United States District Court, W.D. Tennessee, Western Division
H. MAYS, JR. UNITED STATES DISTRICT JUDGE
the Court is Defendant Nickey Ardd's Motion to Suppress
Evidence, filed on September 22, 2016. (Mot. to Suppress
Evidence & Mem. in Supp., ECF No. 23 (“Mot. to
Suppress”).) The United States (the
“Government”) responded in opposition on October
20, 2016. (Gov't's Resp. to Mot. to Suppress, ECF No.
28 (“Resp. to Mot. to Suppress”).) On March 2,
2017, Magistrate Judge Tu M. Pham issued an Amended Report
and Recommendation recommending that the Motion to Suppress
be denied. (ECF No. 54 (“Report”).)
March 16, 2017, Ardd filed objections to the Report. (Objs.
to Am. R. & R., ECF No. 61 (“Objs.”).) The
Government filed a response to the Objections on March 29,
2017. (Gov't's Resp. to Objs. to Am. R. & R., ECF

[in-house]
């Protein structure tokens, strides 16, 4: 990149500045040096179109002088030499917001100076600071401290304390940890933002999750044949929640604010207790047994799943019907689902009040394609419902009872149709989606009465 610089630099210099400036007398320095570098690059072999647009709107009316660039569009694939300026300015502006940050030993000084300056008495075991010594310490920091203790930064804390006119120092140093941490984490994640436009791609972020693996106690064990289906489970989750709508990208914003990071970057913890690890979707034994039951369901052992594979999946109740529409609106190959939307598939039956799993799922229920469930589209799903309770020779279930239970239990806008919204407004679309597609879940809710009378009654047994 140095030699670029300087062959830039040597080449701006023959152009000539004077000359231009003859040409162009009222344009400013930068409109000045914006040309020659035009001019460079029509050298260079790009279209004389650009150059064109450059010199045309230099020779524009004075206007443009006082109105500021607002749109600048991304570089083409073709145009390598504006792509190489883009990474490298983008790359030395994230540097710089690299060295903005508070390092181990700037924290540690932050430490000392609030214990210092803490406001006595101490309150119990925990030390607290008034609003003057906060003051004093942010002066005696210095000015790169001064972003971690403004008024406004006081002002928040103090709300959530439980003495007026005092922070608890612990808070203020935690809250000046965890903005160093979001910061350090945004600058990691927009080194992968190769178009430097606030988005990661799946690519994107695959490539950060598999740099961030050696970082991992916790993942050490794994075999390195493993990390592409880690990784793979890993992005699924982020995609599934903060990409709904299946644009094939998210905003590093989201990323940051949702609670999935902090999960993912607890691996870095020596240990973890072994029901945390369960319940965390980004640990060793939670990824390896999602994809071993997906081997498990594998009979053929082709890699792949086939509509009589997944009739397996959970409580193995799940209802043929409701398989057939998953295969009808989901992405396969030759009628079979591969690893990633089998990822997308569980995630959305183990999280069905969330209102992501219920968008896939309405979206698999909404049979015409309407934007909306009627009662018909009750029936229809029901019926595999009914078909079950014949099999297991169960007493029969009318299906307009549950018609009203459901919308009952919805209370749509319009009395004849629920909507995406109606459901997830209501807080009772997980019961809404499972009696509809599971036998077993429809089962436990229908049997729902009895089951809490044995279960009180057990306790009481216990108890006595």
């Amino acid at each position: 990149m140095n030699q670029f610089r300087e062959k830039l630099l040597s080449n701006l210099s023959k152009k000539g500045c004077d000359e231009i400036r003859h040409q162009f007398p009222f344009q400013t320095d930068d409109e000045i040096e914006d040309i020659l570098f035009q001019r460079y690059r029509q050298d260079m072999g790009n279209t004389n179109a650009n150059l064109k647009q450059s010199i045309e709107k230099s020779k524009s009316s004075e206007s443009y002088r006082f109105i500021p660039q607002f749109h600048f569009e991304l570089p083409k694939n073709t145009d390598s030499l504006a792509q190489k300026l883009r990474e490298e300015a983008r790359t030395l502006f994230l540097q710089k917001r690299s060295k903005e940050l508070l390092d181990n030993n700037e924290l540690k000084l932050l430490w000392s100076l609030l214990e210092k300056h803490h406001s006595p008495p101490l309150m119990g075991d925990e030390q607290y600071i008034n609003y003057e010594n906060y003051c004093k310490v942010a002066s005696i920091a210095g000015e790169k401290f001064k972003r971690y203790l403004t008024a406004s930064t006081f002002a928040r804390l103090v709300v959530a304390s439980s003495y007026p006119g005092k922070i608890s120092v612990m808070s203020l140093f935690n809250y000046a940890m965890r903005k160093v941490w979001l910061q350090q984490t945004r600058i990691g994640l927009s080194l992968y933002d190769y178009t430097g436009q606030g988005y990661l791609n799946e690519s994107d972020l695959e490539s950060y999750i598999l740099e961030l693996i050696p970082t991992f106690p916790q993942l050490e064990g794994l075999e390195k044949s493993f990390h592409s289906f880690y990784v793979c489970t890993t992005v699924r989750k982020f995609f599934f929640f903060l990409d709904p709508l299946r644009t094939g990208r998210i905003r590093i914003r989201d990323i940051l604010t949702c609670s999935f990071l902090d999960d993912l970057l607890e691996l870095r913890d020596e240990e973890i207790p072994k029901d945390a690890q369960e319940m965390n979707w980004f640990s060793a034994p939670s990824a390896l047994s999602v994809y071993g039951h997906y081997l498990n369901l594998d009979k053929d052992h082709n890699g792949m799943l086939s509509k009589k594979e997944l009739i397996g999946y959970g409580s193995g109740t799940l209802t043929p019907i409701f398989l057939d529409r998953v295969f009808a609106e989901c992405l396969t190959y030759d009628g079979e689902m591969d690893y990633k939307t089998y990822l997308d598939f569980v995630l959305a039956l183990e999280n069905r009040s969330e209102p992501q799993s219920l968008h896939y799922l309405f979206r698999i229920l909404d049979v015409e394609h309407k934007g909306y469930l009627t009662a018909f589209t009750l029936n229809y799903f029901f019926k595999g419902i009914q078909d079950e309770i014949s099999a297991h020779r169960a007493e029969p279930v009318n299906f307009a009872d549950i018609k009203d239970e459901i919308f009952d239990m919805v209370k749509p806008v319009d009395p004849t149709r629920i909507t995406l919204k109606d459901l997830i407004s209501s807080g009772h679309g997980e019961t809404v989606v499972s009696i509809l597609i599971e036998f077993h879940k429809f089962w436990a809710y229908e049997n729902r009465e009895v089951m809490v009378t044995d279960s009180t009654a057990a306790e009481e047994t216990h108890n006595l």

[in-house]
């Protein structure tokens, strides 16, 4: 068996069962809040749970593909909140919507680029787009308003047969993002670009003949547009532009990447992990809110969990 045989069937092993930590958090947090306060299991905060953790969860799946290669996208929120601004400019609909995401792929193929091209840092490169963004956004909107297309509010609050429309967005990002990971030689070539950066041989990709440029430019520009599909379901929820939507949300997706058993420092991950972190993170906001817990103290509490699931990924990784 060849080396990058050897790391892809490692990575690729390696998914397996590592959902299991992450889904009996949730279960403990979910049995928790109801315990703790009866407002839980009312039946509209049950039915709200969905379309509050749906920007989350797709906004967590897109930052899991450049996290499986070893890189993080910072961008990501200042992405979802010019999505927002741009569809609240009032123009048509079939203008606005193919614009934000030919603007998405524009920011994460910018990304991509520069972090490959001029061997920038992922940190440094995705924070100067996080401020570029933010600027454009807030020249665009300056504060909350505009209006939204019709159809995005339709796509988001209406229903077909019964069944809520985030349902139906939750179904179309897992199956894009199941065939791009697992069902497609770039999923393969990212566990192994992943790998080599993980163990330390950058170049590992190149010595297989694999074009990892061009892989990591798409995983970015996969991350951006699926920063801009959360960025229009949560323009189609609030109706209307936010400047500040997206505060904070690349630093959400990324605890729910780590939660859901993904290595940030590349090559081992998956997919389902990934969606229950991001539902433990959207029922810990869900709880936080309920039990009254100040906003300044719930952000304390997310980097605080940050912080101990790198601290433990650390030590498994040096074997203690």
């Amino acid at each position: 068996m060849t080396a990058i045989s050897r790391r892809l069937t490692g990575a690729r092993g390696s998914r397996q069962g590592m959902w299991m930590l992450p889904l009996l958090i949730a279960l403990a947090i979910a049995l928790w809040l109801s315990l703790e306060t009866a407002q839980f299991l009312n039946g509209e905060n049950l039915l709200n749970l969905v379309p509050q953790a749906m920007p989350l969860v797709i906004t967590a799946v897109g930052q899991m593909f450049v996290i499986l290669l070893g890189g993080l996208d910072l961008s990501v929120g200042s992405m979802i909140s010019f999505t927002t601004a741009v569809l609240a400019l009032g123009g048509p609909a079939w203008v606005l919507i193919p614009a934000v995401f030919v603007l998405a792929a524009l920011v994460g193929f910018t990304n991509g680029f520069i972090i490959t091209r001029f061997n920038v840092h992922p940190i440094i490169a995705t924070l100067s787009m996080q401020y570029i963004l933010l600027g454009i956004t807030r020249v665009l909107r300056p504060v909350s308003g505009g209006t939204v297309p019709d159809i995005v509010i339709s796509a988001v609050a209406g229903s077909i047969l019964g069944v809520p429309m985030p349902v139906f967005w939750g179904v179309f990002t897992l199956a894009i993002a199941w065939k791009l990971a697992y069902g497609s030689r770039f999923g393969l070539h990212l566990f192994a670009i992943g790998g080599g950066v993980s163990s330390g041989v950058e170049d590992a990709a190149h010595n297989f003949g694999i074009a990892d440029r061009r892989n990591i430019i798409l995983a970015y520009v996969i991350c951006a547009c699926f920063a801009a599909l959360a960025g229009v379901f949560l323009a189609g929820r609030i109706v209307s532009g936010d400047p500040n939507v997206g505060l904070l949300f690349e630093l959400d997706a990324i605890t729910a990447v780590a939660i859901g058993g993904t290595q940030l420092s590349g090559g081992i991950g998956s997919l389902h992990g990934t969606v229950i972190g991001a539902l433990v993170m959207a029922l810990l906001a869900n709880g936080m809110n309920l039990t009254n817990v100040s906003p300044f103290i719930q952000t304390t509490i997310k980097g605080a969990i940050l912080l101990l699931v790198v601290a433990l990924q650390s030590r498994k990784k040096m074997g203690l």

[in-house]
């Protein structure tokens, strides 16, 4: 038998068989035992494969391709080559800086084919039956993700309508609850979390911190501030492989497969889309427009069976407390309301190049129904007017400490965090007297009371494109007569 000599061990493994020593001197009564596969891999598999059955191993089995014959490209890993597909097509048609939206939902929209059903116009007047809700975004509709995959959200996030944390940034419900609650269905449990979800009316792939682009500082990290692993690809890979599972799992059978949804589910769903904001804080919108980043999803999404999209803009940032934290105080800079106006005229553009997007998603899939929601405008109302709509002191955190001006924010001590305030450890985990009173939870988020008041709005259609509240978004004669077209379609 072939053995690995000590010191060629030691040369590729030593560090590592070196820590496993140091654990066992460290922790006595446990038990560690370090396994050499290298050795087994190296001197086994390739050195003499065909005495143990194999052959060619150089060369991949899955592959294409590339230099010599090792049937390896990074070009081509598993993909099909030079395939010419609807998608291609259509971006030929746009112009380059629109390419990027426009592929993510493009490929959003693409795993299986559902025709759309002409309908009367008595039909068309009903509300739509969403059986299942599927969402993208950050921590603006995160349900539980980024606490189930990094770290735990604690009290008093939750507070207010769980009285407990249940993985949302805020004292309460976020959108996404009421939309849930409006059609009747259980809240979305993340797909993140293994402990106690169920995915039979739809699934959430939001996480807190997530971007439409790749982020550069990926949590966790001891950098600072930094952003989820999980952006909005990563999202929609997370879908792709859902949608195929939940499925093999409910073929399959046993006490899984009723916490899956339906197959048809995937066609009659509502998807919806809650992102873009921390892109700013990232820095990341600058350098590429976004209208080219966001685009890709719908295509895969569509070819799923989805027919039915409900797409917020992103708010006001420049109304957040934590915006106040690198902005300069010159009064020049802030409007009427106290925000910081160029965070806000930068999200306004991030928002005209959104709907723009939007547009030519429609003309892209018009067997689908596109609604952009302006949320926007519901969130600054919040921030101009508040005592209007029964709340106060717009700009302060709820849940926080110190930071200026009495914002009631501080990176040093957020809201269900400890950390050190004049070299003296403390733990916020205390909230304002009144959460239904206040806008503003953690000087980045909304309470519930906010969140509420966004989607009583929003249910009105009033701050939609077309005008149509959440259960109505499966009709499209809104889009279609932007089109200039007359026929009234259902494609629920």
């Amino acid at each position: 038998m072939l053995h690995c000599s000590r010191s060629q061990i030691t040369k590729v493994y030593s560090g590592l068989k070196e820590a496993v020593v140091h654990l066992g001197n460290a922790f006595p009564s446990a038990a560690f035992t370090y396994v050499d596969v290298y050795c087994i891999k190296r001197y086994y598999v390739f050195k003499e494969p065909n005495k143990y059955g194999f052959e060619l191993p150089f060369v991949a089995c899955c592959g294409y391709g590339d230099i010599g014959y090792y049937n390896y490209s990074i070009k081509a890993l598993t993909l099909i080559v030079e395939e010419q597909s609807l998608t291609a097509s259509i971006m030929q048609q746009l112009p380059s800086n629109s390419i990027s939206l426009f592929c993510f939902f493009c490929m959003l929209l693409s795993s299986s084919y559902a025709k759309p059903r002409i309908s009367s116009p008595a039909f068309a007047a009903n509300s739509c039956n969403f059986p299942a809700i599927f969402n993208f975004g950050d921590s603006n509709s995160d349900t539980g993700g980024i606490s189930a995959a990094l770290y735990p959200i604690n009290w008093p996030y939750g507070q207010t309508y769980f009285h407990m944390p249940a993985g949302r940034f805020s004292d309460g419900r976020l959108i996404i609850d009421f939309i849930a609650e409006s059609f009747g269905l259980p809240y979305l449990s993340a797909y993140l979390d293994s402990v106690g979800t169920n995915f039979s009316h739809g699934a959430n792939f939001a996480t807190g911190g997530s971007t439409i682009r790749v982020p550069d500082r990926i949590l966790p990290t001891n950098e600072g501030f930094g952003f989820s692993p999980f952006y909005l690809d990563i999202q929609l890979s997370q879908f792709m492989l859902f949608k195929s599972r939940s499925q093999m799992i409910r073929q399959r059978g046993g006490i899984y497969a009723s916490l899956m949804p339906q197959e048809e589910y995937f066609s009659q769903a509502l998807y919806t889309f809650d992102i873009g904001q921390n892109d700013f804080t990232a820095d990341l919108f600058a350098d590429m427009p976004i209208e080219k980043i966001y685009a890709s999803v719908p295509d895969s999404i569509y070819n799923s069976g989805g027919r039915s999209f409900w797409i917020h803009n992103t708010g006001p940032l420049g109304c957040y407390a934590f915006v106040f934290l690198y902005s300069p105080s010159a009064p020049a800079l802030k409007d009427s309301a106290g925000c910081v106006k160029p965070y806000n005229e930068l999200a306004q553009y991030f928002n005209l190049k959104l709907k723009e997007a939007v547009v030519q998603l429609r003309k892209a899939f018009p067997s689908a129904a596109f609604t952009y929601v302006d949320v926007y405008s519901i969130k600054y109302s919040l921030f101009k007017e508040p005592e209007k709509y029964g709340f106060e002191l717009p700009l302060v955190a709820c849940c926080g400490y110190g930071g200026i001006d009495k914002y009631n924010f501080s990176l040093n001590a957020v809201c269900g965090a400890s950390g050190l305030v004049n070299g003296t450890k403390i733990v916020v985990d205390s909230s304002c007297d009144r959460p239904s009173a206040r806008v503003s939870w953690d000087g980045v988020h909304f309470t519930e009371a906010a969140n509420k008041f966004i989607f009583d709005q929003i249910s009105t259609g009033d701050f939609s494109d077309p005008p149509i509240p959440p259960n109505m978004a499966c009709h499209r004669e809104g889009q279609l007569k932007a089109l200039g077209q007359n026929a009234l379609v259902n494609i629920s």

No. 62 (“Resp. to Objs.”).)
Court ADOPTS Sections I.A, I.C, II.A.2, II.B, and II.C of the
Report. The Court ADOPTS Section I.B of the Report to the
extent consistent with the discussion in Section III.B below.
The Court ADOPTS Section II.A.1 of the Report to the extent
consistent with the discussion in Section III.C below. The
Motion to Suppress is DENIED.
April 27, 2016, a federal grand jury returned a five-count
indictment against Ardd. (Indictment, ECF No. 1.) Ardd was
charged with (1) one count of possessing, with intent to
distribute, a detectable amount of cocaine, in violation of
18 U.S.C. § 841(a)(1) (“Count 1”); (2) one
count of knowingly using and carrying a firearm during and in
relation to a drug-trafficking crime, in violation of 18
U.S.C. § 924(c)(1)(A)(i) (“Count 2”); (3)
two counts of being a felon in possession of a firearm, in
violation of 18 U.S.C. § 922(g)(1) (“Count
3” and “Count 4”); and (4) one count of
possessing a firearm from which the serial number had been
removed, obliterated, or altered, in violation of 18 U.S.C.
September 22, 2016, Ardd filed the Motion to Suppress. Ardd
argues that there was not probable cause to arrest him, that